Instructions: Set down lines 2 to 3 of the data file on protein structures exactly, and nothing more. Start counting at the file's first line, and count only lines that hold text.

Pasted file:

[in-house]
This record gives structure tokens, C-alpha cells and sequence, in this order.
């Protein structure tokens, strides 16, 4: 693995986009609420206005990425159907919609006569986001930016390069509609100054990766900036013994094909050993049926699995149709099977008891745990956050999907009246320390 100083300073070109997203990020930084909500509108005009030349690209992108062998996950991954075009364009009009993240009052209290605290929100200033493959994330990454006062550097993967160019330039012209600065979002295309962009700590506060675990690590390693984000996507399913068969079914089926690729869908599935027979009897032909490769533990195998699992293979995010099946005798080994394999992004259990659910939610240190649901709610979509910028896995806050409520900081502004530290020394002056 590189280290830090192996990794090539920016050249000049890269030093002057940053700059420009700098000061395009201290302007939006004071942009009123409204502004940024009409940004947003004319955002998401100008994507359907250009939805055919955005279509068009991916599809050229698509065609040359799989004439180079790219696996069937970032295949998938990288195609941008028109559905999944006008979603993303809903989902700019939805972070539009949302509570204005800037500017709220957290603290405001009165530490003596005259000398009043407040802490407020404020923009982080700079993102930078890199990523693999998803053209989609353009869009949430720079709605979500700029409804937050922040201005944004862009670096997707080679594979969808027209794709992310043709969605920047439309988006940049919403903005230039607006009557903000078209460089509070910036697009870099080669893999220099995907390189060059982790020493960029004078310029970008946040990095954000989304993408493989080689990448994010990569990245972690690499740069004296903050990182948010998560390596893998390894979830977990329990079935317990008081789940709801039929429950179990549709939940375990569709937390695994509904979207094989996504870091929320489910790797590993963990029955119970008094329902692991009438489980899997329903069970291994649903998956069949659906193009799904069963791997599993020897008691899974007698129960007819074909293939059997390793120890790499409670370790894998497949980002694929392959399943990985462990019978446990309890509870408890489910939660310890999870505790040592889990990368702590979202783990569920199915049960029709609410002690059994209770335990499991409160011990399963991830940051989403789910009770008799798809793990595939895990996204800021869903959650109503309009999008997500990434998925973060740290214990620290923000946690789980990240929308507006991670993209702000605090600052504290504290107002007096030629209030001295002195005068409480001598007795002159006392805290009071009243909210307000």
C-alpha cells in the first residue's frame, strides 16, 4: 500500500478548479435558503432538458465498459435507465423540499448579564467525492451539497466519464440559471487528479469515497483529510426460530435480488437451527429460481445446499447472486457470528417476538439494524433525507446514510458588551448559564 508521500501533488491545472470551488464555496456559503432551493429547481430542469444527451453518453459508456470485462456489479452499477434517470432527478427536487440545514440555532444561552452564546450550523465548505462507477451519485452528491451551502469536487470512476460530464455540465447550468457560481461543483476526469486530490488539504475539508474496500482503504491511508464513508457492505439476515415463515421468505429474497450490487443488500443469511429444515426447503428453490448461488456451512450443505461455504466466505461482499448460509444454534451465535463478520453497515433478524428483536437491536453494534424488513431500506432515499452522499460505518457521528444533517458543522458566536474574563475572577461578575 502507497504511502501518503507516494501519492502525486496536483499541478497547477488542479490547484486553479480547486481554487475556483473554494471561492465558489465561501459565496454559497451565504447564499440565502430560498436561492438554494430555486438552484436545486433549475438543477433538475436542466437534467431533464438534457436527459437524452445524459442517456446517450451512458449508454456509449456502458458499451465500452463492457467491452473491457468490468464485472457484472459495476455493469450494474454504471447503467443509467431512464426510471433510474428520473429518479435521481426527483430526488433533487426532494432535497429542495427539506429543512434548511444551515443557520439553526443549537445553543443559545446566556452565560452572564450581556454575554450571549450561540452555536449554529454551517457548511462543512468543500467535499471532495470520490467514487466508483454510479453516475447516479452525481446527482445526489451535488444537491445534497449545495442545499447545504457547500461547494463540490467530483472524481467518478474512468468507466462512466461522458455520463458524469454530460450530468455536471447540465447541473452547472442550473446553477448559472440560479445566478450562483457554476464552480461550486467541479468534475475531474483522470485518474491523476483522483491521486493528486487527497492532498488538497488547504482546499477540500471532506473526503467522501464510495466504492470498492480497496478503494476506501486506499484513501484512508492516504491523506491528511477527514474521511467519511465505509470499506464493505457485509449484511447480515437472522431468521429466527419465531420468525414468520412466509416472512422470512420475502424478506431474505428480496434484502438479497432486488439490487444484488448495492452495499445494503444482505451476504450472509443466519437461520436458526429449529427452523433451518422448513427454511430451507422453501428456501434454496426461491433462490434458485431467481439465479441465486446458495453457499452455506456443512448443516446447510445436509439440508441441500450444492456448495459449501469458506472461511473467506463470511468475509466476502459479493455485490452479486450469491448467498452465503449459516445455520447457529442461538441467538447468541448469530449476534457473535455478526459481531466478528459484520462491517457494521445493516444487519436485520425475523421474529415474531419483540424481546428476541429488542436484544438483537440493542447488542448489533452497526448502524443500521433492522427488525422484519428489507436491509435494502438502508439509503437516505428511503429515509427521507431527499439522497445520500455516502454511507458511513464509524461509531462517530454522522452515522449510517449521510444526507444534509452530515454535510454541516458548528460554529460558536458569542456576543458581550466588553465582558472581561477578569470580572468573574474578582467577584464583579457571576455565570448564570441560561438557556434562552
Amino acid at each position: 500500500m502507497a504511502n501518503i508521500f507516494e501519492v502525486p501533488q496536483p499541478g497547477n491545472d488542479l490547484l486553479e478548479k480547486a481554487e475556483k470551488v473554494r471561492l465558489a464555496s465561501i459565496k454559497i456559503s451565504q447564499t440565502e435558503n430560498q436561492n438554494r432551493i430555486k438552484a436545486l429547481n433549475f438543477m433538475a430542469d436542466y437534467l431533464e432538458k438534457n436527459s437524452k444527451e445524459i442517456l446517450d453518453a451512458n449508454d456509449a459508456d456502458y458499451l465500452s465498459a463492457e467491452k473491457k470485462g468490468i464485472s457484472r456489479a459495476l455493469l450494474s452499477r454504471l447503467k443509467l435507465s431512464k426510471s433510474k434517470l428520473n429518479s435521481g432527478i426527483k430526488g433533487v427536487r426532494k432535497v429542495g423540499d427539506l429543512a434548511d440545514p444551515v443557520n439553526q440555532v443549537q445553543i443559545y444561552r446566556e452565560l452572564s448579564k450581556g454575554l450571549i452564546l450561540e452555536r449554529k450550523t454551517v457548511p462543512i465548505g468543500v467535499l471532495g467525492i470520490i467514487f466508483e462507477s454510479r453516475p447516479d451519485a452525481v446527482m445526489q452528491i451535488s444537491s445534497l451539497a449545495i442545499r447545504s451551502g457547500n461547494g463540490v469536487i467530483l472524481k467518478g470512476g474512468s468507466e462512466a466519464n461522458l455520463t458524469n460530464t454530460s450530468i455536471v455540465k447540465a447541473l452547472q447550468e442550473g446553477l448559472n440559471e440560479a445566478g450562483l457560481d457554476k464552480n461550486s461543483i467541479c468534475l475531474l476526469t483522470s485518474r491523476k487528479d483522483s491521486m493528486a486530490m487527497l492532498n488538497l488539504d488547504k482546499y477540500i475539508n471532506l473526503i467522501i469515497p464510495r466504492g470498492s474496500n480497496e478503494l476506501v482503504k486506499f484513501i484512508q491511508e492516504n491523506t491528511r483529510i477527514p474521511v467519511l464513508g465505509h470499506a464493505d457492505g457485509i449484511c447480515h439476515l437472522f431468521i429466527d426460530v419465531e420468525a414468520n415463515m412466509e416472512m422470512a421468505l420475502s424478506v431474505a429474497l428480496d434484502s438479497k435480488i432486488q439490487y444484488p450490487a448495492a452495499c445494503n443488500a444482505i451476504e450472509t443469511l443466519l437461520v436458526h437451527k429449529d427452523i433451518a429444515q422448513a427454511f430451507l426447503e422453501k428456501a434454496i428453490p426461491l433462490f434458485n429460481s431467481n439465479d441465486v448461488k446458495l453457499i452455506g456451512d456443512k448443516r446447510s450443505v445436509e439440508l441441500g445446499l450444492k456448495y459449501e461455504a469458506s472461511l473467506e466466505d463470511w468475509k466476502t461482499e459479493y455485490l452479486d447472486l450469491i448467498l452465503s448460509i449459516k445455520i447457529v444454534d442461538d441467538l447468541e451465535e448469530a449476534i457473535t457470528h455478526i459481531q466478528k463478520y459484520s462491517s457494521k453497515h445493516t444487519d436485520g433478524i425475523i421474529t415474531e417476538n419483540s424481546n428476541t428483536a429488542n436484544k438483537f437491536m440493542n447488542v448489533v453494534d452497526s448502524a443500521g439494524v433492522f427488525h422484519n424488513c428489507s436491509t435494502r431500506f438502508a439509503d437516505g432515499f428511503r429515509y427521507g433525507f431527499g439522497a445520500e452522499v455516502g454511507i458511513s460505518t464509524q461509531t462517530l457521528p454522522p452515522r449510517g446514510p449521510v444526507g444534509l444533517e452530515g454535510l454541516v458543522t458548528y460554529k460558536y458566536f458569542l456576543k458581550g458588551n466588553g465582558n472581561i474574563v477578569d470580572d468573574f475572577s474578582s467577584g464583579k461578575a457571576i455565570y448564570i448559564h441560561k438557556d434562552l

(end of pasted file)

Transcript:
This record gives structure tokens, C-alpha cells and sequence, in this order.
């Protein structure tokens, strides 16, 4: 693995986009609420206005990425159907919609006569986001930016390069509609100054990766900036013994094909050993049926699995149709099977008891745990956050999907009246320390 100083300073070109997203990020930084909500509108005009030349690209992108062998996950991954075009364009009009993240009052209290605290929100200033493959994330990454006062550097993967160019330039012209600065979002295309962009700590506060675990690590390693984000996507399913068969079914089926690729869908599935027979009897032909490769533990195998699992293979995010099946005798080994394999992004259990659910939610240190649901709610979509910028896995806050409520900081502004530290020394002056 590189280290830090192996990794090539920016050249000049890269030093002057940053700059420009700098000061395009201290302007939006004071942009009123409204502004940024009409940004947003004319955002998401100008994507359907250009939805055919955005279509068009991916599809050229698509065609040359799989004439180079790219696996069937970032295949998938990288195609941008028109559905999944006008979603993303809903989902700019939805972070539009949302509570204005800037500017709220957290603290405001009165530490003596005259000398009043407040802490407020404020923009982080700079993102930078890199990523693999998803053209989609353009869009949430720079709605979500700029409804937050922040201005944004862009670096997707080679594979969808027209794709992310043709969605920047439309988006940049919403903005230039607006009557903000078209460089509070910036697009870099080669893999220099995907390189060059982790020493960029004078310029970008946040990095954000989304993408493989080689990448994010990569990245972690690499740069004296903050990182948010998560390596893998390894979830977990329990079935317990008081789940709801039929429950179990549709939940375990569709937390695994509904979207094989996504870091929320489910790797590993963990029955119970008094329902692991009438489980899997329903069970291994649903998956069949659906193009799904069963791997599993020897008691899974007698129960007819074909293939059997390793120890790499409670370790894998497949980002694929392959399943990985462990019978446990309890509870408890489910939660310890999870505790040592889990990368702590979202783990569920199915049960029709609410002690059994209770335990499991409160011990399963991830940051989403789910009770008799798809793990595939895990996204800021869903959650109503309009999008997500990434998925973060740290214990620290923000946690789980990240929308507006991670993209702000605090600052504290504290107002007096030629209030001295002195005068409480001598007795002159006392805290009071009243909210307000």